Laparoscopic Adrenalectomy for Large Incidentalomas: A Challenge or a Routine?

Program: Abstracts - Orals, Featured Poster Presentations, and Posters
Session: MON 1-36-Adrenal Incidentaloma & Carcinoma
Clinical
Monday, June 17, 2013: 1:45 PM-3:45 PM
Expo Halls ABC (Moscone Center)

Poster Board MON-16
Diego Vicente*1, Umberto Maestroni2, Paolo Del Rio2, Francesco Ziglioli3, Francesco Dinale3, Davide Campobasso3, Stefania Ferretti3, Alexander Stojadinovic4 and Itzhak Avital5
1Walter Reed National Military Medical Center, 2University Hospital of Parma, 3University Hospital of Parma, Italy, 4Walter Reed National Military Medical Center, Bethesda, MD, 5Bon Secours Cancer Institute, Richmond, VA
Laparoscopic Adrenalectomy for Large Incidentalomas: A Challenge or a Routine?

U. Maestroni1, D. Vicente2, P. Del Rio1, F. Ziglioli1, F. Dinale1, D. Campobasso1, S. Ferretti1, A. Stojadinovic,3,4,  I. Avital5

 1 Department of Surgery -University Hospital of Parma

2 Department of Surgery, Walter Reed National Military Medical Center, Bethesda, MD

3 United States Military Cancer Institute, Bethesda, MD

4 Uniformed Services University of the Health Sciences, Bethesda, MD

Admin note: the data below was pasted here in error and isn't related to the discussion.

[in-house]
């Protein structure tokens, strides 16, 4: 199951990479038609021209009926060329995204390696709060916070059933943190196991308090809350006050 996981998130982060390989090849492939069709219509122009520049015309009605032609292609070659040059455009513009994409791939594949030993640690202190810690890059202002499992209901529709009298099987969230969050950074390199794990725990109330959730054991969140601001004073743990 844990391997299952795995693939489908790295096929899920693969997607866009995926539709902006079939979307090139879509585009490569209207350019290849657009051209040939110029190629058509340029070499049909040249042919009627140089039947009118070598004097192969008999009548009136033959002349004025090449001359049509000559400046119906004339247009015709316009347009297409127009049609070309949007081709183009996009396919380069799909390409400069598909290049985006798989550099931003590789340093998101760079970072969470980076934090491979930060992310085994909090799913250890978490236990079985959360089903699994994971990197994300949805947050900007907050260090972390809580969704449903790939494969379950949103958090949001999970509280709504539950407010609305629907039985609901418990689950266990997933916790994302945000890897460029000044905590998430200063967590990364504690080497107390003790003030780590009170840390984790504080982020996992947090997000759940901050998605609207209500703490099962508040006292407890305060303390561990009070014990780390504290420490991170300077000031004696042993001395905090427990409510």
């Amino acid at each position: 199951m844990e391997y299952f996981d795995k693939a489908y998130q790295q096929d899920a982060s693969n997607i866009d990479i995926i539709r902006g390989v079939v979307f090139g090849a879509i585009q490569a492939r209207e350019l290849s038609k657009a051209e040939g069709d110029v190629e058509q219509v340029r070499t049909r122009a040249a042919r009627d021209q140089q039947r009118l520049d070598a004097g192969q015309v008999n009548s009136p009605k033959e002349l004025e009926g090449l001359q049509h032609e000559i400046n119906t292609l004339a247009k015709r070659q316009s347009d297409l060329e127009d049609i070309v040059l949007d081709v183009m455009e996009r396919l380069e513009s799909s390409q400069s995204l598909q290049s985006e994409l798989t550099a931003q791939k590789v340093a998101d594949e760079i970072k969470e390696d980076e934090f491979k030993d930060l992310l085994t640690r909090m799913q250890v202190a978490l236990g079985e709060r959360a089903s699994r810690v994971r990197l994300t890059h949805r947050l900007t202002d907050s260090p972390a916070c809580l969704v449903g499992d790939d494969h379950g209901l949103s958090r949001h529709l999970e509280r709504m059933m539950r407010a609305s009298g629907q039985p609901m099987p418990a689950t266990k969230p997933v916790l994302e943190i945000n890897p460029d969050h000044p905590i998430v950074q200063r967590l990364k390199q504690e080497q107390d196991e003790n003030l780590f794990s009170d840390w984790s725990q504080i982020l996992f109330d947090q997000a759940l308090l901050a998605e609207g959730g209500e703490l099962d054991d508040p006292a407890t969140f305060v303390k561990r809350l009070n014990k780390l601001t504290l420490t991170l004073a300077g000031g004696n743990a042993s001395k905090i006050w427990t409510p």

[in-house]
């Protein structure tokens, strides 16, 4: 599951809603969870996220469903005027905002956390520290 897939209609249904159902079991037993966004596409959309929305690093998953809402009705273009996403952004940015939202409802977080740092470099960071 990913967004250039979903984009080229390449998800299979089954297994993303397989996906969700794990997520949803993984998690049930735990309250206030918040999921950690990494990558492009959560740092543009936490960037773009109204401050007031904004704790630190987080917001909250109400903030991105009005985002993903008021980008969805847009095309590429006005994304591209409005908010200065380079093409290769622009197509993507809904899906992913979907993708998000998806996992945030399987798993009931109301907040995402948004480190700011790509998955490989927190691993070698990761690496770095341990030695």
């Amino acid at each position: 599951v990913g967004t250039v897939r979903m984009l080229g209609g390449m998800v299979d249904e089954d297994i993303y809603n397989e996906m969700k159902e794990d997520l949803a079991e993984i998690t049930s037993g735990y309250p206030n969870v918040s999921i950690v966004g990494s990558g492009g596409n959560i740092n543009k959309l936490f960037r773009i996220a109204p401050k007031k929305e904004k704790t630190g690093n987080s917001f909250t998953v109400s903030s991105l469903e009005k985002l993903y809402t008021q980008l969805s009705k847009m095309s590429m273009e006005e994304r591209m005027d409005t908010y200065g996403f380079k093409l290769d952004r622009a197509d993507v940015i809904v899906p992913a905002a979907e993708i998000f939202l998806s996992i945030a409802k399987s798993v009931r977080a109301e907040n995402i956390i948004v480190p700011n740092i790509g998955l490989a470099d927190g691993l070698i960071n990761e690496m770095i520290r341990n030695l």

5 Bon Secours Cancer Institute, Richmond, VA

BACKGROUND: The incidence of adrenal incidentaloma (>1 cm) on radiological imaging is ~5%, while the incidence reported in autopsy series is ~9%. Laparoscopic adrenalectomy is generally recommended for benign masses and pheochromocytoma. For many years laparoscopic adrenalectomy was not indicated for adrenal masses >4 cm, as risk of malignancy exceeds 25% in masses ≥6 cm, and risk of laparoscopic resection increases with tumor size. Our prospective series compares laparoscopic adrenalectomy for both small with large-sized tumors.

METHODS: Outcomes [OR and hospital time; operative blood loss(EBL); 30-day morbidity; re-operation] were compared by tumor size (< vs. ≥ 4cm) for consecutive laparoscopic adrenalectomies performed from 2009 to 2012 (n=77).

RESULTS: Fifty and 27 patients had tumors <4 and ≥ 4cm, respectively. In the ≥ 4cm group, 10 tumors were >6cm in size (largest=14cm). Mean OR time varied by size and laterality: <4cm, right vs. left: 130 vs. 102 minutes; ≥4cm, right vs. left: 135 vs. 116 minutes. Mean EBL for tumors <4 and ≥ 4cm was 30 and 50 ml, respectively. Two(2.6%) cases were converted to open adrenalectomy. Morbidity(5.2%) included pneumothorax (n=2) and post-operative bleeding (n=2). All patients were discharged home on post-operative day 3; there were no re-operations. Pathology by size was: <4cm, adenoma, pheochromocytoma, neuroblastoma, metastasis; ≥4cm, adenoma, pheochromocytoma, myelolipoma, adrenocortical carcinoma, metastasis.

CONCLUSION: Laparoscopic adrenalectomy is safe and effective in incidental tumors ≥4cm. Size of incidentaloma is not a contraindication to the laparoscopic approach. The only absolute contraindication is involvement of surrounding structures that can be readily ascertained by cross-sectional imaging.

Nothing to Disclose: DV, UM, PD, FZ, FD, DC, SF, AS, IA

*Please take note of The Endocrine Society's News Embargo Policy at http://www.endo-society.org/endo2013/media.cfm